Interviews The First Class Diary

First Class Diary: Build yourself to be fit for industry and learn along the way – ML

First Class Diary: Build yourself to be fit for industry and learning along the way – ML

Hello readers, how are you this morning? It’s the second and last episode of the February series. Our guest, from Pan-Atlantic University has encouraged students to focus on being built to fit industry.

In his words,

Students read because that is actually what they are meant to do in order to pass. They are however, not exposed to the valuable skills needed to be self-sufficient in the work-force.


Abigael Ibikunle of Edugist: Please share with Edugist, a little about your background.

Messi Lawrence: Well, my name is Messi Lawrence, as you may already know. I was born in Cameroun but my Mother (Victoria Eta-Messi) is Nigerian and I’ve lived in Nigeria all my life.

I’ve just one younger sibling, Pascal. I attended New Capital School, Asokoro Abuja (primary). Then, I went to Christ the King College Gwagwalada, Abuja (secondary) and after that I gained admission into Pan- Atlantic University, Lagos.

I graduated December 3rd, 2020 with a first Class in Economics and now I work at Financial Derivatives Company (pre-NYSC position)


AI: Was there any motivating factor(s) that influenced your choice of discipline and institution?

ML: Yes, actually, I always had an interest in Economics right from my first year in senior secondary school. I learnt about exchange rates and the inflation rate and I wanted to know why Nigeria’s rates were so high.

Then, I realized that the Central Bank had the prerogative to influence such economic outcomes.

So, I had the aspiration to become the CBN Governor. However, I learnt that to be an effective CBN governor, one must be an economist. That’s when I decided that I would study Economics at the University.

The aspiration of being the CBN governor may be far-fetched but ultimately, I believe I shall get to the point where I can have significant influence on economic indicators in the country.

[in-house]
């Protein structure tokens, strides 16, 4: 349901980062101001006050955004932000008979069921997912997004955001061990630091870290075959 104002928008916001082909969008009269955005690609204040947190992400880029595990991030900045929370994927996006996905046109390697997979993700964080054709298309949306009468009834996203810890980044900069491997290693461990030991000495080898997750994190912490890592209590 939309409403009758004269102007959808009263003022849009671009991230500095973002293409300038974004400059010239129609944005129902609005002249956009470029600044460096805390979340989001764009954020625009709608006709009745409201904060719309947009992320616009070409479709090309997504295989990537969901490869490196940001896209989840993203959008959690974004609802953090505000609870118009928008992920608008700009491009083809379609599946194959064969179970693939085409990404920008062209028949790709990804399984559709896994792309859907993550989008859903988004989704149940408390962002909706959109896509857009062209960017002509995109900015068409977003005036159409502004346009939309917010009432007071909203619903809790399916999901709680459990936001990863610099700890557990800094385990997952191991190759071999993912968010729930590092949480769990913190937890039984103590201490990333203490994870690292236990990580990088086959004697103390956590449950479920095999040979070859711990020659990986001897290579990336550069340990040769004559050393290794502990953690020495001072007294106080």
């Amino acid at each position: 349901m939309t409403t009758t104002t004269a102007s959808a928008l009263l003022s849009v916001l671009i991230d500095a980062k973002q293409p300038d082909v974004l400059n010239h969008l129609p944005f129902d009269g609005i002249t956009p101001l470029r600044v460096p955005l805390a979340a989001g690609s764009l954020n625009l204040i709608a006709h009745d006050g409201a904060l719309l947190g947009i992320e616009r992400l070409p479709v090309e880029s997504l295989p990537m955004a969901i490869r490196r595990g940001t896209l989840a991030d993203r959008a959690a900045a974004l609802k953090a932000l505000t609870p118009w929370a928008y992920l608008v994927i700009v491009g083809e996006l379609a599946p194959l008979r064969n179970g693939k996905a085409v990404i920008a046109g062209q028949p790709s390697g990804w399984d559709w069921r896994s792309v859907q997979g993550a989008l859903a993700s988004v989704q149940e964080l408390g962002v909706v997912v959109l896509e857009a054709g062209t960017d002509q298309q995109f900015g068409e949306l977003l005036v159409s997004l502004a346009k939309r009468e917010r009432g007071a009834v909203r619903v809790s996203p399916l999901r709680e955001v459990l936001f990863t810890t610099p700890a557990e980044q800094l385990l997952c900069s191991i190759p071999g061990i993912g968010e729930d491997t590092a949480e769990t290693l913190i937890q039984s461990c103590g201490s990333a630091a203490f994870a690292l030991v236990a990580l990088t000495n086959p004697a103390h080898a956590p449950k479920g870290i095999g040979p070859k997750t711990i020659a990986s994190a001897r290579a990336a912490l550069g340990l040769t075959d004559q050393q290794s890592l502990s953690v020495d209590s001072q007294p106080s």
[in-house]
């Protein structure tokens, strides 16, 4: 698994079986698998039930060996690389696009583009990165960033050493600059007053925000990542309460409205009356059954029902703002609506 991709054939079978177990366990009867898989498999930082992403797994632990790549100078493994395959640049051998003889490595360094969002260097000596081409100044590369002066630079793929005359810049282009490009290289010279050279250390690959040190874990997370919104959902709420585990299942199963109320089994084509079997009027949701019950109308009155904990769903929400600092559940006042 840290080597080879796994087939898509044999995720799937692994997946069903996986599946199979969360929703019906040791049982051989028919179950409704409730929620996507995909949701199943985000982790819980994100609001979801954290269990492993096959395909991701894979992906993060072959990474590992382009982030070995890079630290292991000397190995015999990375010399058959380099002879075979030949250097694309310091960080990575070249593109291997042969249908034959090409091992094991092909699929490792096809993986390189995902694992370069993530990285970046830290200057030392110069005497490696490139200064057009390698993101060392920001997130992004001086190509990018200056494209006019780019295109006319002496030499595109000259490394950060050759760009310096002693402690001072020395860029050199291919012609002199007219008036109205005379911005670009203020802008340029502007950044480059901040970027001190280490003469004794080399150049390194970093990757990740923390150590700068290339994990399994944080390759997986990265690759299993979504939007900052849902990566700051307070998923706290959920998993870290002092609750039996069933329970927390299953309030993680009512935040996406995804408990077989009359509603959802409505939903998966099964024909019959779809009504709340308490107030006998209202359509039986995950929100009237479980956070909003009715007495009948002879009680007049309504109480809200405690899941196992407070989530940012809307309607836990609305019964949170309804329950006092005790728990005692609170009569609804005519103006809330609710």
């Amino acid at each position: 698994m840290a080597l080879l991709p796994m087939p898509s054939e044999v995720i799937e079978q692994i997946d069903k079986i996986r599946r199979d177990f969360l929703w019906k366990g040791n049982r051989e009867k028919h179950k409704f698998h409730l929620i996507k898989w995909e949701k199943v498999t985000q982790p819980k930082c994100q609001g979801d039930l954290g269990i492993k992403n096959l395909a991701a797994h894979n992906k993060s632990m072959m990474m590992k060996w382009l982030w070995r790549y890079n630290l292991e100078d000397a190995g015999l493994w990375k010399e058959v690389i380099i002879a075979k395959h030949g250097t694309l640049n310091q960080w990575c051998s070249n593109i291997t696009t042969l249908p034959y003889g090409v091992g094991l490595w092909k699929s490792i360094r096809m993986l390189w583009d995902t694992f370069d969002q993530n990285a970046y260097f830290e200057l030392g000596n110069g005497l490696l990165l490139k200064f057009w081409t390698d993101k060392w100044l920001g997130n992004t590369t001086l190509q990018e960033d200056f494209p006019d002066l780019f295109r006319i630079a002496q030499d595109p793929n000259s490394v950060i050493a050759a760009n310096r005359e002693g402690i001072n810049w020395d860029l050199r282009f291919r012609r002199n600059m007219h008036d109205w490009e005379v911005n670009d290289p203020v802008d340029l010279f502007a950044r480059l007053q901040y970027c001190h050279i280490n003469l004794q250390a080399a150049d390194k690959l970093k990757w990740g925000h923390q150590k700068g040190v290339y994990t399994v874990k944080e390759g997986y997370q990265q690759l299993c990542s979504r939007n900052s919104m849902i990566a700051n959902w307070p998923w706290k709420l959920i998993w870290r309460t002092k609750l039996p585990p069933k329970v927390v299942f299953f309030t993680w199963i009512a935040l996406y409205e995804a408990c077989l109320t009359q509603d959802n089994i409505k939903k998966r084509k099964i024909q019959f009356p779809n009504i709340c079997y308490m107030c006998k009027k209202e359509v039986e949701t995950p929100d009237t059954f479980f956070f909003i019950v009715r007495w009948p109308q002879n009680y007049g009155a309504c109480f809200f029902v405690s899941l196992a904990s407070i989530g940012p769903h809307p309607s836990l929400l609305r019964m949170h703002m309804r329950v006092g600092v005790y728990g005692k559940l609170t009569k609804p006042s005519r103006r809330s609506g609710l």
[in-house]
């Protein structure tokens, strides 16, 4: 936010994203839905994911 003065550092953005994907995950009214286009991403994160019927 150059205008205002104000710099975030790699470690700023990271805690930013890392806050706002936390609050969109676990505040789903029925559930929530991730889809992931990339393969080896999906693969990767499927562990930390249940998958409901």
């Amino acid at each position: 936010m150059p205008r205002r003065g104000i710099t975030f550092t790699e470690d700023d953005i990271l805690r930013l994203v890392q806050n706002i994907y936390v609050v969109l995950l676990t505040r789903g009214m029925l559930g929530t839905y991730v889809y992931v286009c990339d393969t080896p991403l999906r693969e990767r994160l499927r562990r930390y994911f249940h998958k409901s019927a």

My choice of institution was driven by the following factors.

  • Finishing my education on time and schedule.
  • Gaining industry experience and affiliations.
  • Acquiring innovative education rather than reading to reproduce

These factors, coupled with counsel from my parents led me to choose Pan-Atlantic University.


AI: There are two major skills that every student must possess: COMPETENCE and PERFORMANCE. While competence revolves around skill acquisition, performance is much more concerned about skills application. It is believed that most graduates are competent because their academic performance testifies to this, but they are performance-challenged. This poor performance ipso facto hinders them from getting lucrative jobs in the labour market. What can you say about this assertion?

ML: I agree with this statement and it is mainly because Institutions of higher learning fail to incorporate practical aspects to their curriculums. Theory is much more different from practice, field trips, talks. Seminars by industry professionals are highly overlooked.

Students read because that is actually what they are meant to do in order to pass. They are however, not exposed to the valuable skills needed to be self-sufficient in the work-force.

On a resume or cover letter, you can see that it’s only grades that are displayed. No internships or summer jobs or self-started projects, and thus employers are not impressed.


AI: What do you think is responsible for competence without performance? Please suggest ways of improving the performance level of university students and graduates.

ML: Wow, I may have answered this in the previous response. I believe University students should be encouraged to learn wide outside their curriculums. They can get online courses to enhance their software skills.

Similarly, they can embark on internships and summer jobs right from their first year. But of course, they may not achieve this on their own.

Universities should establish relationships with industry that will make the pathway into such opportunities easier.

Course curricula should reflect both necessary theory and exposure to practical aspects of such courses.

Lastly, universities should get their courses accredited with relevant professional bodies (example accounting students should be accredited under ICAN and ACCA). So that their graduates would be eligible chartered/professionals straight out of university with their degree as well.